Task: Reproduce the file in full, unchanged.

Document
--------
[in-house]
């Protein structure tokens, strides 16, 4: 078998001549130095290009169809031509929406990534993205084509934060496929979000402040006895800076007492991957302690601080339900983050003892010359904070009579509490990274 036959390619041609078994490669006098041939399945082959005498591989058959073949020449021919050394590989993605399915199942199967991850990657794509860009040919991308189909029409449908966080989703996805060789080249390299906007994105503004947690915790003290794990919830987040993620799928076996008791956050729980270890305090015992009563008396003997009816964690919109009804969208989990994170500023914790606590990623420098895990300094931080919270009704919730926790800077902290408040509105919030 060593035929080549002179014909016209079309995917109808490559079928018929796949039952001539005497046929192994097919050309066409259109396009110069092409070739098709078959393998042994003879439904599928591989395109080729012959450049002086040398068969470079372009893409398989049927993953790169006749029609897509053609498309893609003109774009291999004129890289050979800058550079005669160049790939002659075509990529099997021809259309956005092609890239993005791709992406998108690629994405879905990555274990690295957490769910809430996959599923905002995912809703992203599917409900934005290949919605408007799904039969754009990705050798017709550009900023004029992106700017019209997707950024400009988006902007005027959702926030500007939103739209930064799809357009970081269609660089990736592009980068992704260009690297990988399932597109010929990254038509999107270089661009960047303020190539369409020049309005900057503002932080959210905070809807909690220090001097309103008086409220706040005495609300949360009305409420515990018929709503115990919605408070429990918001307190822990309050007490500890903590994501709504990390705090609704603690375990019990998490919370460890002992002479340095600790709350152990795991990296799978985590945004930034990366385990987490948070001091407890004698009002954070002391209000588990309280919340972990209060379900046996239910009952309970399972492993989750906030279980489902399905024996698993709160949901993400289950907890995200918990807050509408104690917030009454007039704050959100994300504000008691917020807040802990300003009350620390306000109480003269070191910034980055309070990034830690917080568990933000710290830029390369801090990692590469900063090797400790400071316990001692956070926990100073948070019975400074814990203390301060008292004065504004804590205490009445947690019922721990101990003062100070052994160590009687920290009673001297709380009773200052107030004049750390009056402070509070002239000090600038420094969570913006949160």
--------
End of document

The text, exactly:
[in-house]
């Protein structure tokens, strides 16, 4: 078998001549130095290009169809031509929406990534993205084509934060496929979000402040006895800076007492991957302690601080339900983050003892010359904070009579509490990274 036959390619041609078994490669006098041939399945082959005498591989058959073949020449021919050394590989993605399915199942199967991850990657794509860009040919991308189909029409449908966080989703996805060789080249390299906007994105503004947690915790003290794990919830987040993620799928076996008791956050729980270890305090015992009563008396003997009816964690919109009804969208989990994170500023914790606590990623420098895990300094931080919270009704919730926790800077902290408040509105919030 060593035929080549002179014909016209079309995917109808490559079928018929796949039952001539005497046929192994097919050309066409259109396009110069092409070739098709078959393998042994003879439904599928591989395109080729012959450049002086040398068969470079372009893409398989049927993953790169006749029609897509053609498309893609003109774009291999004129890289050979800058550079005669160049790939002659075509990529099997021809259309956005092609890239993005791709992406998108690629994405879905990555274990690295957490769910809430996959599923905002995912809703992203599917409900934005290949919605408007799904039969754009990705050798017709550009900023004029992106700017019209997707950024400009988006902007005027959702926030500007939103739209930064799809357009970081269609660089990736592009980068992704260009690297990988399932597109010929990254038509999107270089661009960047303020190539369409020049309005900057503002932080959210905070809807909690220090001097309103008086409220706040005495609300949360009305409420515990018929709503115990919605408070429990918001307190822990309050007490500890903590994501709504990390705090609704603690375990019990998490919370460890002992002479340095600790709350152990795991990296799978985590945004930034990366385990987490948070001091407890004698009002954070002391209000588990309280919340972990209060379900046996239910009952309970399972492993989750906030279980489902399905024996698993709160949901993400289950907890995200918990807050509408104690917030009454007039704050959100994300504000008691917020807040802990300003009350620390306000109480003269070191910034980055309070990034830690917080568990933000710290830029390369801090990692590469900063090797400790400071316990001692956070926990100073948070019975400074814990203390301060008292004065504004804590205490009445947690019922721990101990003062100070052994160590009687920290009673001297709380009773200052107030004049750390009056402070509070002239000090600038420094969570913006949160």